Saturday, January 31, 2015

Ruby Gets An F

It was quiet in the front room. Ruby and Sadie and their dad, Mike, were with us for the weekend and they'd all been in their dad's room watching a video on his computer. I was sitting in my chair in the front room, reading. Ruby wandered into the front room and picked up a book of puzzles that Joe and I had bought for the girls. Ruby is a kid that likes to exercise her brain. She brought the book over to me, sat down beside me, and asked if I'd do puzzles with her. I told her that I loved puzzles too and that I'd love to spend some time puzzling with her.

We did mazes.

We did word searches.

We did pick out the word that doesn't fit.

We did find the difference between two pictures.

Then Ruby chose one that looked very difficult. It was a puzzle that had a picture of a Rubik's cube kind  of structure with the top right corner missing. Then there were  all sorts of pieces to look at to figure which one fit into the space on the cube. There were at least 10 possible choices. Ruby, sitting beside me, was getting a bit tired, I think her puzzler was sore, and she glanced at the page and said. "F, it's F." I looked at it, saw that it couldn't be F and said, "Ruby, you've got to really look at all the pieces and then look at the pattern on the cube and see which will fit.

"F, it's F."

"You ought not to rush. The fun of these puzzles is puzzling out the answer, taking time to check the options and find the right one."

"F, it's F."

"OK, it time to check the back of the book and see the answer, I won't let you see the answer, I'll just show you that it's not F and then you can look at other pieces."

"You can check the back of the book, but it's F."

I flipped to the back of the book. F, it's F.

How the hell did she get F from just a brief glance at the missing piece and all the options provided? That was one question. The other was, how was I going to tell her it's F? Do I have to tell her it's F, can't we just move to another puzzle?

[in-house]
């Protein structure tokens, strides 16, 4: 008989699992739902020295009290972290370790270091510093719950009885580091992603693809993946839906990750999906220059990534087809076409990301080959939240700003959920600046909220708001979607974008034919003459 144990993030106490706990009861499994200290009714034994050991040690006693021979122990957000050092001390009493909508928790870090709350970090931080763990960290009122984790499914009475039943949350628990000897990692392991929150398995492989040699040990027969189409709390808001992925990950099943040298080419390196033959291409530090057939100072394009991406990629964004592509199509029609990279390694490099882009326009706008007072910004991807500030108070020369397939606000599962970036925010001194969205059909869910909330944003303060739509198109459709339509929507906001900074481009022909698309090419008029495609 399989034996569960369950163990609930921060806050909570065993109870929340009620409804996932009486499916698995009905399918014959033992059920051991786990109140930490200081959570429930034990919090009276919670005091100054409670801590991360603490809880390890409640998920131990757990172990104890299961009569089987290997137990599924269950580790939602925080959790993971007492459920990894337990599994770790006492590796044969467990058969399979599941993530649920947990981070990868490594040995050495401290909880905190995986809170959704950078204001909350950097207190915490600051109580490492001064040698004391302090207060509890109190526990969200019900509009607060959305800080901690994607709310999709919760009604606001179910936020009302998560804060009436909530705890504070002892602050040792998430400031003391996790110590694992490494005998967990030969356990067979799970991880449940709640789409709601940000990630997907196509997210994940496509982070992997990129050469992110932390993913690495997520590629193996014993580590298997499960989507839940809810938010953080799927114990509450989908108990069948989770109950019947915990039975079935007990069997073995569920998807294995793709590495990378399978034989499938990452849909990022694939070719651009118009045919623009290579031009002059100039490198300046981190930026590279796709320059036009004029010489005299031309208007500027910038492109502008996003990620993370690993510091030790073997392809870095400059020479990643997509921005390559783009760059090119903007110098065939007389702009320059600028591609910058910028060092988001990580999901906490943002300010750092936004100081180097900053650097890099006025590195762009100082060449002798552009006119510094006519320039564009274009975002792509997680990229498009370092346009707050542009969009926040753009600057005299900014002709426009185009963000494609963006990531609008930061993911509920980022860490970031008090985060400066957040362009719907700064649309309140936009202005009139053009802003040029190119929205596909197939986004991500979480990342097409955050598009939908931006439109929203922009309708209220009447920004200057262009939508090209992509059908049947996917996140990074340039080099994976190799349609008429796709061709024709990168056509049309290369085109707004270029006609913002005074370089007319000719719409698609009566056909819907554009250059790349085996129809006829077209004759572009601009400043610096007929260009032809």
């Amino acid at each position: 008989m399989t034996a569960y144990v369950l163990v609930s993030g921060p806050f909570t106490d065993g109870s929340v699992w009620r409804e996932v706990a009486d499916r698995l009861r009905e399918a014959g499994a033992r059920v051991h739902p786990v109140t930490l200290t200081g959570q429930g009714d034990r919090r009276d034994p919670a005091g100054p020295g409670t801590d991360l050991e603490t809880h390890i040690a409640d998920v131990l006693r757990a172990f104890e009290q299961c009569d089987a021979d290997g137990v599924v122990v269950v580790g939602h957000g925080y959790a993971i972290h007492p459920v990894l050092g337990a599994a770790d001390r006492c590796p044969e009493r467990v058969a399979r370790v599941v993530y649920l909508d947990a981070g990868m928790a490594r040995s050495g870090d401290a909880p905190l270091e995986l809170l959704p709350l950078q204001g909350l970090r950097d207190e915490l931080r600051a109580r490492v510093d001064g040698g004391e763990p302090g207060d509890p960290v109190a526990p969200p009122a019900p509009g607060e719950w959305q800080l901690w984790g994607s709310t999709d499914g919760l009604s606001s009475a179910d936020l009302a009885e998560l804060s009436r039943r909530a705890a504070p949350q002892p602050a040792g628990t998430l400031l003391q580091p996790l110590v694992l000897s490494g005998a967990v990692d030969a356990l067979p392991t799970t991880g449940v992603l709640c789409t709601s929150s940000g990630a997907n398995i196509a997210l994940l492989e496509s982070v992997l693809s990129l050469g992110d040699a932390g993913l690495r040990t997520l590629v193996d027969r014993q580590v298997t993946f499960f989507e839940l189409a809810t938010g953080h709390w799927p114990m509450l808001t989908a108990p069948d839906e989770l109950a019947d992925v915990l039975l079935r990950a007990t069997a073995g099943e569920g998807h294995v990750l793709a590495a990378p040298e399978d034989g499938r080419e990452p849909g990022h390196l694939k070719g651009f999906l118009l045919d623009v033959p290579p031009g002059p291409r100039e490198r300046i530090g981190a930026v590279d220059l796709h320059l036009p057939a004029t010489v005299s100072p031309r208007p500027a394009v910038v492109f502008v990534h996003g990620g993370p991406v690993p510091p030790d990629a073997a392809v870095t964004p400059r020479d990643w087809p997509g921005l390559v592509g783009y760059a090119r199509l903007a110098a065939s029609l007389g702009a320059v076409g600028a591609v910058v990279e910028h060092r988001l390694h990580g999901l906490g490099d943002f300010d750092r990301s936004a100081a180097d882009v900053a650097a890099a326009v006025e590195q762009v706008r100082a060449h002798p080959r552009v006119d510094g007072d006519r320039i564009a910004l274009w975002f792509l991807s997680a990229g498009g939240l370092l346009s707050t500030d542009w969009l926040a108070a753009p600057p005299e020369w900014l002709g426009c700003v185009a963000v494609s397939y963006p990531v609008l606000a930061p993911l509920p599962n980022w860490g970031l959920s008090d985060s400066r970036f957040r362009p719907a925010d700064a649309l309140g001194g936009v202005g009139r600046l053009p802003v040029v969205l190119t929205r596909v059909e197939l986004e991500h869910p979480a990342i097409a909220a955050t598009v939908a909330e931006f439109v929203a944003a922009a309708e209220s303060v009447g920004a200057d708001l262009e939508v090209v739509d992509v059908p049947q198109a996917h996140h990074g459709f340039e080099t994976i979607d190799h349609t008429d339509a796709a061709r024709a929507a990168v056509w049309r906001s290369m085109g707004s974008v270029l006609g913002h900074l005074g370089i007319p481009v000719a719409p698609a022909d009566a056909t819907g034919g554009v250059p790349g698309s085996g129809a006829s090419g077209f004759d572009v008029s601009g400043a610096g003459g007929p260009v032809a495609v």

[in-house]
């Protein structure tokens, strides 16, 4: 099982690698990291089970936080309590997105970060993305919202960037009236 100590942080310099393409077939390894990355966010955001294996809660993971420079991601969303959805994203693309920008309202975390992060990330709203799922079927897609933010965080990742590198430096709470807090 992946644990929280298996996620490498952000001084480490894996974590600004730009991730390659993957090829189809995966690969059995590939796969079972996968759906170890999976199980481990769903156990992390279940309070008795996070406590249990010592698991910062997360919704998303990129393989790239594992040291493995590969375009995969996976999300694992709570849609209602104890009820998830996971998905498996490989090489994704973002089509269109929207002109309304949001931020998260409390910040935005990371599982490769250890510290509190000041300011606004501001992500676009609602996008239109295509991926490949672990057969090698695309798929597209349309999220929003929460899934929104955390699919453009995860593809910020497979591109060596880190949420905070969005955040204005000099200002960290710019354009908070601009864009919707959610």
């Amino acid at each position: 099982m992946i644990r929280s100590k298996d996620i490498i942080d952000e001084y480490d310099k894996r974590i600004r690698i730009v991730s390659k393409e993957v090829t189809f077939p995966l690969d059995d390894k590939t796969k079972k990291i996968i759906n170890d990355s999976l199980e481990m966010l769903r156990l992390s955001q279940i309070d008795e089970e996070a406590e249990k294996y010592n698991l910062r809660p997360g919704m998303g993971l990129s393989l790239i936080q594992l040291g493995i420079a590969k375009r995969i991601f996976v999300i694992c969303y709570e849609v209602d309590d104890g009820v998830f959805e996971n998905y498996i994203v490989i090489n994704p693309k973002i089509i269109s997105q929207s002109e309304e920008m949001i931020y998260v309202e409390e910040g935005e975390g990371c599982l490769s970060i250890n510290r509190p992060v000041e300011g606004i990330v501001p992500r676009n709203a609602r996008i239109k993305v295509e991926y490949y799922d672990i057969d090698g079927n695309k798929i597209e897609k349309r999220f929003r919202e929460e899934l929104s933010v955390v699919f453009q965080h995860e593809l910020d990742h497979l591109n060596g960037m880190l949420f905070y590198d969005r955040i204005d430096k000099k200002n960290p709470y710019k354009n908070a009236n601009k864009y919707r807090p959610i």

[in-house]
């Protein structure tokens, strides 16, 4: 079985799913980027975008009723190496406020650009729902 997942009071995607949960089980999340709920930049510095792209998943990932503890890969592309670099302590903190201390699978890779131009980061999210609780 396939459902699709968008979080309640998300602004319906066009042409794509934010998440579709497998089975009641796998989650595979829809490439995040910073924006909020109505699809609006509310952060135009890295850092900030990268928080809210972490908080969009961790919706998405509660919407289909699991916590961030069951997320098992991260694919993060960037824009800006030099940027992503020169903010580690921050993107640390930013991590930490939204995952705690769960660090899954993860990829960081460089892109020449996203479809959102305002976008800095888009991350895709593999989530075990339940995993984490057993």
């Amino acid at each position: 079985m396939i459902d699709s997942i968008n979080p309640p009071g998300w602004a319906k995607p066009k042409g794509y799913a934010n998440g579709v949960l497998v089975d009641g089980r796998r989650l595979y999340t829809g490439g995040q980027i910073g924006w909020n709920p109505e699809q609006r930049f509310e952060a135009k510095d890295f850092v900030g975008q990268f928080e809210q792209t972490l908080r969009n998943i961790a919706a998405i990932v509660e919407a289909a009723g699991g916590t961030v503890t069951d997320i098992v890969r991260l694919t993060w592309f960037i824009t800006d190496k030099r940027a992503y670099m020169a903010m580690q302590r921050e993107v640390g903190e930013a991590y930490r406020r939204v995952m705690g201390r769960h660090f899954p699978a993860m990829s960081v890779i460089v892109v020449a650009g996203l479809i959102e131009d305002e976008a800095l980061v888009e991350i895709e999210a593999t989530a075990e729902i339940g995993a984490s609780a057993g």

"OK Ruby, it's F."

"I know," she said, "Sometimes a puzzle only looks hard, you have to see if it actually is hard first."


I think I do that in my life. I look at things and think they are hard, so they are. I need to find out if they actually are hard before putting myself through hours of work looking at all the options when it's just freaking obvious that the answer is ...



Anonymous said...

Out of the mouth of babes . . .

Maggie said...

This is lovely. I love what you've learned from this.

And I'm reminded of a similar interaction when I was a parent of someone Ruby's age.

My learning -- which I struggle, still, to learn and relearn -- is how much I lean on my 'position'.

You know, "I'm the grown-up, she's the child, obviously my first reaction is better than hers." Or, as happens most often for me now, "I'm the professional, he's the novice, therefore I can teach him the 'right' way to do this."

It's insidious, this notion that we know, in any given interaction, which of us is more likely to be 'right' because of age, education, standing, or even privilege.

Still learning.

Thanks for this lovely look at another opportunity for that. Thanks, too, for acknowledging she was right (I still recall painfully a time I was so invested in my position that I insisted both the child and the answerkey were wrong. *sigh*)


CapriUni said...

Okay, here's a 3rd question: Why did you think the question was hard?

My guess: 1 reason is the long list of answers to choose from.

Mikayla said...

I, as a younger adult, find that I tend to make things harder on myself. Sometimes it may stop me from trying to solve the issue at hand. It also creates more stress than needed. This blog shows me that my "inner child" can be called on to help me when needed.

Anonymous said...


You go, Ruby. :)

-- Littlewolf

Anonymous said...

I think thats amazing! If only everyone else could look at life the same way! Ruby will go on to do great things. I know in my life I stress about stuff and make it more difficult then it has to be. I look at everything thats wrong in the situation rather then what it right. This is also a great way to look at how we view other people. We are quick to judge what is not like the rest and put a label on someone instead of simpling saying they are a person.